Beginning January 8, China will no longer need travelers traveling from abroad to undergo a COVID-19 quarantine, the National Health Commission stated on Monday, marking the latest weakening of the nation’s formerly stringent virus-control policies.
Arriving travelers must quarantine for five days in a hotel and then three days at home.
That is a decrease from as recently as three weeks ago.
Eliminating the quarantine requirement is a significant step toward fully restoring international travel, which the government heavily restricted to keep the virus out.
Most Chinese cannot travel overseas because of the restrictions, which have severely curtailed the number of foreigners working and studying in China.
Despite excluding visitors, China’s health authority announced that steps would be taken to ease entry for select foreigners.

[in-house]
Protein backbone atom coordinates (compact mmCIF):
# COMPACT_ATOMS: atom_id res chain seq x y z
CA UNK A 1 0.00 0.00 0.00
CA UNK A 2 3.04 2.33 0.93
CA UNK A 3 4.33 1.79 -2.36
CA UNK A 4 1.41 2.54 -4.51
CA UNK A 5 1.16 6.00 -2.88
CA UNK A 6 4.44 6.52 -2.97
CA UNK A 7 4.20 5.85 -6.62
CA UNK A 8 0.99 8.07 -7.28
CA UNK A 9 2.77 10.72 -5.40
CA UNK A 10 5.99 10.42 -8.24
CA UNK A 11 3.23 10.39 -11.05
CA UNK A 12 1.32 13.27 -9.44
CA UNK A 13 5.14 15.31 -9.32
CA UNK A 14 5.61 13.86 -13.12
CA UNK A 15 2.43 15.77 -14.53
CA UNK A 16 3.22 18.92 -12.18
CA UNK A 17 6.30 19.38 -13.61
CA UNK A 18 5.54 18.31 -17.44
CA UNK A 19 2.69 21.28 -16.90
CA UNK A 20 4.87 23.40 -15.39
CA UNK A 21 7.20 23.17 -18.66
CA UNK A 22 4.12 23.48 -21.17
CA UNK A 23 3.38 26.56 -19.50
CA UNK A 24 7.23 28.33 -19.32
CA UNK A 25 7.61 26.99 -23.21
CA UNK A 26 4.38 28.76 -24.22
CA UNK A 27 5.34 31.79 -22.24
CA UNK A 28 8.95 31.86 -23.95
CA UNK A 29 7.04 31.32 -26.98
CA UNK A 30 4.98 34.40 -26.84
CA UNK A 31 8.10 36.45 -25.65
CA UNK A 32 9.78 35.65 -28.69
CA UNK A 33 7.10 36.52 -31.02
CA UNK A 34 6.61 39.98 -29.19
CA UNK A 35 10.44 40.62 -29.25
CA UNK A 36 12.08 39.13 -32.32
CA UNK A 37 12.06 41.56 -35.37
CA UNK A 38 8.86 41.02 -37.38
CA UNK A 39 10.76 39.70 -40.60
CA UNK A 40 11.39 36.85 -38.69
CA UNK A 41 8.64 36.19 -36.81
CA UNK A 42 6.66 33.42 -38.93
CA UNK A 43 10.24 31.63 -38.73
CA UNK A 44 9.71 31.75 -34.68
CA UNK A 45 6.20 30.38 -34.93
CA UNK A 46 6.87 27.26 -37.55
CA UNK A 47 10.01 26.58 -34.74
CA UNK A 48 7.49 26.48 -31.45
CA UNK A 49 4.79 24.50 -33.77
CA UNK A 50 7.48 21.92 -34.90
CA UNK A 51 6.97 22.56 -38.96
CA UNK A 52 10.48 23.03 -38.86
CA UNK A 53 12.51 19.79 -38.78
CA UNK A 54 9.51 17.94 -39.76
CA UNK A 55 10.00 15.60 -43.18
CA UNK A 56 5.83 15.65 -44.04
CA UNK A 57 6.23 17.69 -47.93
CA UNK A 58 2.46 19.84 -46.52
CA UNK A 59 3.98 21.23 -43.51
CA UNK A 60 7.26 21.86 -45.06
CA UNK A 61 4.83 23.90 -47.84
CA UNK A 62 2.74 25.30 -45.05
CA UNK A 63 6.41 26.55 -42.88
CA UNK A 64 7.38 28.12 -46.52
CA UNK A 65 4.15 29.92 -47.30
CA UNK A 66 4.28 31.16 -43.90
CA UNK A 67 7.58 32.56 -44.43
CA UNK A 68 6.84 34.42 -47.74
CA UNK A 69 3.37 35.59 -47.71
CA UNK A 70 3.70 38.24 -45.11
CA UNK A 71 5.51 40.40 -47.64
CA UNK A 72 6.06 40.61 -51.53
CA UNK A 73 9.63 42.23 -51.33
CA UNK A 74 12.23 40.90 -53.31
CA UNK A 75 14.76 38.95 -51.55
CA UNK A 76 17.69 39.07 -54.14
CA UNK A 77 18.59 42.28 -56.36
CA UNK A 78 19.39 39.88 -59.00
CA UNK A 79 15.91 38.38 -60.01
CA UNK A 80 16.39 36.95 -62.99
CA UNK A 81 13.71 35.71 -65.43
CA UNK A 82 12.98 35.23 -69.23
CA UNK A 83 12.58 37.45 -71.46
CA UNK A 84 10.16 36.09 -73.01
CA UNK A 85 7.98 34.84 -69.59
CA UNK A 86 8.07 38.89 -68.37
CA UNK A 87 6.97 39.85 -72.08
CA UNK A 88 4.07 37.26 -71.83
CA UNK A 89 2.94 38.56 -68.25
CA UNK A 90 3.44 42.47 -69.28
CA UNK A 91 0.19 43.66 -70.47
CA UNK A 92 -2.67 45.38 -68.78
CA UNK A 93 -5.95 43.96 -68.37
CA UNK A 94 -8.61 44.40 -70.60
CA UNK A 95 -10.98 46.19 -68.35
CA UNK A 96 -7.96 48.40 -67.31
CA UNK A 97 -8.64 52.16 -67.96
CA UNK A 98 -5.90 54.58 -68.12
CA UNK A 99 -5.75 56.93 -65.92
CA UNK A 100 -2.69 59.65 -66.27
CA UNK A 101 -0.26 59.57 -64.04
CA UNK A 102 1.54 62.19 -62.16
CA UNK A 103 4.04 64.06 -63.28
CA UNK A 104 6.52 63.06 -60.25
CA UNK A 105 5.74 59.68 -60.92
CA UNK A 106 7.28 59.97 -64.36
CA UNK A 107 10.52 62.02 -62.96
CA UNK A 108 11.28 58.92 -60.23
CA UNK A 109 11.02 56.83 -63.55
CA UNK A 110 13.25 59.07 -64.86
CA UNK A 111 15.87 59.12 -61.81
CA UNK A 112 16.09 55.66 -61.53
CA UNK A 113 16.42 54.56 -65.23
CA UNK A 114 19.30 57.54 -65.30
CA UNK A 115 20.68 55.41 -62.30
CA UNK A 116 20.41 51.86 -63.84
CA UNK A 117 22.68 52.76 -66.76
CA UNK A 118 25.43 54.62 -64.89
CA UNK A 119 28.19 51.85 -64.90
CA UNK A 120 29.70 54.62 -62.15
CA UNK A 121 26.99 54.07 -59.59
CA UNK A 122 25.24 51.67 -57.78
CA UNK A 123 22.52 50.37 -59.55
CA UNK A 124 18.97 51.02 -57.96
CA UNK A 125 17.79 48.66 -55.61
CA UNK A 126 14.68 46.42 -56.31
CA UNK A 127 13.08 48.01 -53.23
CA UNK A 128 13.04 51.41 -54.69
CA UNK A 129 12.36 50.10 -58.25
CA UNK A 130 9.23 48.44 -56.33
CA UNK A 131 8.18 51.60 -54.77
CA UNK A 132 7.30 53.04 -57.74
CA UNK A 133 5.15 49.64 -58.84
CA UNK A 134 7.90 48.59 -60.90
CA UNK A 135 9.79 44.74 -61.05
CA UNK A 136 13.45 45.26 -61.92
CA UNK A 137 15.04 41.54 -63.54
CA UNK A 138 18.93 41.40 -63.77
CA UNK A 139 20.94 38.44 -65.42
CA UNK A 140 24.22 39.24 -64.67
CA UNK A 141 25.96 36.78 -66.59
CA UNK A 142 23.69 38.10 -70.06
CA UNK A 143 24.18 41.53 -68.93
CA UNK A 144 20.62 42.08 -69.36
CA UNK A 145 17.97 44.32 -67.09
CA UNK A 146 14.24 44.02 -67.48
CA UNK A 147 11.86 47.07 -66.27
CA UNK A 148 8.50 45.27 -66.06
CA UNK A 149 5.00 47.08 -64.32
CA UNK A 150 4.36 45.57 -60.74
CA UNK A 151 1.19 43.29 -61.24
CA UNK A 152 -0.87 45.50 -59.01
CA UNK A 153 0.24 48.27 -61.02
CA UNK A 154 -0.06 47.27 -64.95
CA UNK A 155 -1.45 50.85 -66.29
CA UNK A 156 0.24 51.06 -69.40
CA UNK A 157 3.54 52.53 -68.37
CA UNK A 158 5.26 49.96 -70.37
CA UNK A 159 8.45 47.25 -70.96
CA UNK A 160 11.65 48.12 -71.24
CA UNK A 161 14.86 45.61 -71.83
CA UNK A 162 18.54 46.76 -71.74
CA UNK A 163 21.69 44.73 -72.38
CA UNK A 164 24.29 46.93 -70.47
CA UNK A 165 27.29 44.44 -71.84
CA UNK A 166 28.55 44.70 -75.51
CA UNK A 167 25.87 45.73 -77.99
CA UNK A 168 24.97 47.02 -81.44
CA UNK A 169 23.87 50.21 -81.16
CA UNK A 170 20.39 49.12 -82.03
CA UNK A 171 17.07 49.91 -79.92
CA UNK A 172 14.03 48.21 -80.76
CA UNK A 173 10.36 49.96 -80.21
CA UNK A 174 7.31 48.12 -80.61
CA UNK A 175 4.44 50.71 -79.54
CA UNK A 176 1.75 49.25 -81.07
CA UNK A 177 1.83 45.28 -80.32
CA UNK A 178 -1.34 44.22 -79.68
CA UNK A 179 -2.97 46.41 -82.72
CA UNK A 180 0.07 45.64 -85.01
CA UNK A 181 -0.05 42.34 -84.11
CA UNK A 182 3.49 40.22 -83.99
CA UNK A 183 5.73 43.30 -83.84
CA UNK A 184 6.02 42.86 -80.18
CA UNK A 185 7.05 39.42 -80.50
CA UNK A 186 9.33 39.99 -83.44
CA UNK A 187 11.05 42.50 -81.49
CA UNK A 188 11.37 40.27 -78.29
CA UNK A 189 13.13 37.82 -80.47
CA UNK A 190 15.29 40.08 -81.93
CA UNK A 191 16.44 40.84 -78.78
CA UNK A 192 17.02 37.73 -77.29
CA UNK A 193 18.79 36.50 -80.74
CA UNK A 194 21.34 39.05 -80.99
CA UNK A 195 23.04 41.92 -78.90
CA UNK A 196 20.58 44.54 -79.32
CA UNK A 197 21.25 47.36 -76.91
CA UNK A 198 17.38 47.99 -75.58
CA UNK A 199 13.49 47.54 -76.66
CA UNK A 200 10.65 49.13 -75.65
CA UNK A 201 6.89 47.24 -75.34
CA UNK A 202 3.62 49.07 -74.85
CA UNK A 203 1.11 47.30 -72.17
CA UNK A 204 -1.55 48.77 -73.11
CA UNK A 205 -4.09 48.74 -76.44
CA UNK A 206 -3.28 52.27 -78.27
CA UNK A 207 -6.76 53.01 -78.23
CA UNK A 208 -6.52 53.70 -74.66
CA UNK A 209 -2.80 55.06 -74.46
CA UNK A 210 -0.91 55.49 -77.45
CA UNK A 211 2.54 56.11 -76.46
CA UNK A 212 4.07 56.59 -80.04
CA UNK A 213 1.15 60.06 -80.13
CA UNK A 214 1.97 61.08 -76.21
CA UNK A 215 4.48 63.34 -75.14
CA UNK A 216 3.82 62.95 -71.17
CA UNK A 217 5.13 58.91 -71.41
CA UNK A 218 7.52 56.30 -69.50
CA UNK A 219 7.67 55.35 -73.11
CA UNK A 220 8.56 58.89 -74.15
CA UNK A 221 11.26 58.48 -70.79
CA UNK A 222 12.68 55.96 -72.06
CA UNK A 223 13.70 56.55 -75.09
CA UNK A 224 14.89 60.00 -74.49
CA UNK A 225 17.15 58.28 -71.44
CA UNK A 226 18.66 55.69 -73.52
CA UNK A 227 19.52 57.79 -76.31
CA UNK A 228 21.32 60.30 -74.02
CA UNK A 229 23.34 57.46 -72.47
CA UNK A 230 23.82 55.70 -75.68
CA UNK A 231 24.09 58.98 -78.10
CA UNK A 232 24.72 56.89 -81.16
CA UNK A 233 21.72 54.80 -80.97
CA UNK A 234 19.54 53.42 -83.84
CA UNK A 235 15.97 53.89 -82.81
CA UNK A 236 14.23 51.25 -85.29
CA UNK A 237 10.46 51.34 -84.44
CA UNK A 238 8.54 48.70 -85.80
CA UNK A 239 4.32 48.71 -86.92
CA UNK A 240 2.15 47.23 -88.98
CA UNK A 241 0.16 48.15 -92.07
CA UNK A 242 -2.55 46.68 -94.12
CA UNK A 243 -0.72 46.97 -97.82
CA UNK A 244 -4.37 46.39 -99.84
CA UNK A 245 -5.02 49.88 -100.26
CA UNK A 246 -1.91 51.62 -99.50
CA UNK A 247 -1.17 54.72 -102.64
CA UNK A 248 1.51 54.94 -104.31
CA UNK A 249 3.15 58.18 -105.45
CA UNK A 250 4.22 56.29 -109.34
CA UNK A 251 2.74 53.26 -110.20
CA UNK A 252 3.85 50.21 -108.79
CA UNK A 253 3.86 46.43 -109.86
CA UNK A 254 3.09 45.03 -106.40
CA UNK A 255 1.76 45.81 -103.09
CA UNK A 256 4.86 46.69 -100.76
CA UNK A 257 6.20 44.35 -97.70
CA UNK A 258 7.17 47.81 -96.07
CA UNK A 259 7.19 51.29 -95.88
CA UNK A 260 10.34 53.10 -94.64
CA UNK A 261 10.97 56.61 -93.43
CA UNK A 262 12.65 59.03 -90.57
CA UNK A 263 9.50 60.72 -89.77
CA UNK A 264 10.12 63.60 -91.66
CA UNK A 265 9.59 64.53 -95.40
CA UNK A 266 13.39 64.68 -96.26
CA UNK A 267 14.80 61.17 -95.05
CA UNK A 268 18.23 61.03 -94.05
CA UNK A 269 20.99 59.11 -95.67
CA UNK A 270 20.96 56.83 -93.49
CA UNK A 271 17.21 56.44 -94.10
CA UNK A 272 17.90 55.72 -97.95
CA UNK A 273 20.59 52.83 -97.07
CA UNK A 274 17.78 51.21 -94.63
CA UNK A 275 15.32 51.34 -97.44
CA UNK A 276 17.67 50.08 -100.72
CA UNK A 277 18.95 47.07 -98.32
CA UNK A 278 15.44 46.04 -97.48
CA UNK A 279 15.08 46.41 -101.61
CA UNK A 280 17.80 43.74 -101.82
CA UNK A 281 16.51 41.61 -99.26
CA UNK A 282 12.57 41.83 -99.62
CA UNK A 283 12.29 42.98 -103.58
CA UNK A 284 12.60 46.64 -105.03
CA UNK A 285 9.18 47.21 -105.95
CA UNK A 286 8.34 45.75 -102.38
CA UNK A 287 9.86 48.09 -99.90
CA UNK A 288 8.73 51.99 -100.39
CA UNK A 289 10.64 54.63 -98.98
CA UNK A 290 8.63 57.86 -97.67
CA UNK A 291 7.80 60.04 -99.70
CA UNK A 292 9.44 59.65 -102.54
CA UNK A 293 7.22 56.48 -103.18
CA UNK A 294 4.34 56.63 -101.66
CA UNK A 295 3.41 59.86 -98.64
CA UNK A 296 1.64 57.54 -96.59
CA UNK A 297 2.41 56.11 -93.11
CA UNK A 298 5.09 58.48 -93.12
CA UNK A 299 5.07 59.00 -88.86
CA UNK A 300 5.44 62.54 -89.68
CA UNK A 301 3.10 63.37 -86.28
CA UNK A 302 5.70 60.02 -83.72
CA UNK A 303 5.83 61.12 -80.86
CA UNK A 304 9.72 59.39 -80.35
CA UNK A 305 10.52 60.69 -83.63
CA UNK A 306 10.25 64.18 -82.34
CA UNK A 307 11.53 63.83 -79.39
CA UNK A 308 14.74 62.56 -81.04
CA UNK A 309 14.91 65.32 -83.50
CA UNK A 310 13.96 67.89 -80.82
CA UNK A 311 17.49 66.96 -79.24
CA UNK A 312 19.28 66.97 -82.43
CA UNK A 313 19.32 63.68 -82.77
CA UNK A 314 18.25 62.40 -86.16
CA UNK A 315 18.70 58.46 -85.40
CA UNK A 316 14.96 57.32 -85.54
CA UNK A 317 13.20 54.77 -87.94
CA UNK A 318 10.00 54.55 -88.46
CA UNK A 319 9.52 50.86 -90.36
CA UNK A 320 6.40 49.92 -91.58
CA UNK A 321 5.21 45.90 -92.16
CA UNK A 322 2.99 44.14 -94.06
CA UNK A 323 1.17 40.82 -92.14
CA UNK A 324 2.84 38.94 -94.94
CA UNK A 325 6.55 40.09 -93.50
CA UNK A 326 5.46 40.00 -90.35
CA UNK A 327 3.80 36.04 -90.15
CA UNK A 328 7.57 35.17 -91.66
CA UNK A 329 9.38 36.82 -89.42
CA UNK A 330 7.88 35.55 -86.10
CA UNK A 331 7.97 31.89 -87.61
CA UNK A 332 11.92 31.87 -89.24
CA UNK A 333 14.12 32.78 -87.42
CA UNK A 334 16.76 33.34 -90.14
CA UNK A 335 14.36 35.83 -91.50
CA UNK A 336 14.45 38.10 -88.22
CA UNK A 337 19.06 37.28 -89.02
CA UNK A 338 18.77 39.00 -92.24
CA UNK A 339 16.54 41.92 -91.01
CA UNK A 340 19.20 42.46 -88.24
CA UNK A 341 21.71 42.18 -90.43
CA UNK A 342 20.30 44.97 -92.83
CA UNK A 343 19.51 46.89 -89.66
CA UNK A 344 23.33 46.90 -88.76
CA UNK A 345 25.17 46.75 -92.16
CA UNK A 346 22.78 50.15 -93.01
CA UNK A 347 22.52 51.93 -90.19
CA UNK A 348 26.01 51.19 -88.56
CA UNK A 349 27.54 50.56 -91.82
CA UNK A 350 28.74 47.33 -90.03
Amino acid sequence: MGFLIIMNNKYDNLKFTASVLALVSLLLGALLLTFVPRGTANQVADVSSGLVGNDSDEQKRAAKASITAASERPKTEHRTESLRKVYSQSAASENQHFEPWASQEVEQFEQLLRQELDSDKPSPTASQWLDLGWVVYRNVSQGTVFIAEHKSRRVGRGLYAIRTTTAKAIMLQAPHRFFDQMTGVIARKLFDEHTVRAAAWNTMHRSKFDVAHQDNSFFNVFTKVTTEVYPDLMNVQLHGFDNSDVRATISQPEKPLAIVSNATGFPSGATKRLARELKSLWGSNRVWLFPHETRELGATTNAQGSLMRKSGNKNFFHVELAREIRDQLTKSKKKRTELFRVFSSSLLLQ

It did suggest that Chinese tourists would be gradually permitted to travel overseas once more, which is good news for hotels and other tourism-related firms worldwide.
According to a health commission online post, travelers to China will still need a negative virus test 48 hours before departure, and passengers will be forced to wear protective masks while flying.
Early this month, China abruptly lifted many pandemic prohibitions, causing massive epidemics that have overrun hospital emergency rooms and cemeteries.
The action came after infrequent public demonstrations against the restrictions, which have slowed the economy, caused job losses, and forced businesses like restaurants and stores out of business.
Chinese authorities implemented a stringent zero-COVID strategy for more than two and a half years, and it became Xi Jinping’s defining policy.
The method became progressively unworkable with the emergence of the quickly spreading omicron variety in late 2021, necessitating ever-wider lockdowns that impeded growth and disrupted life.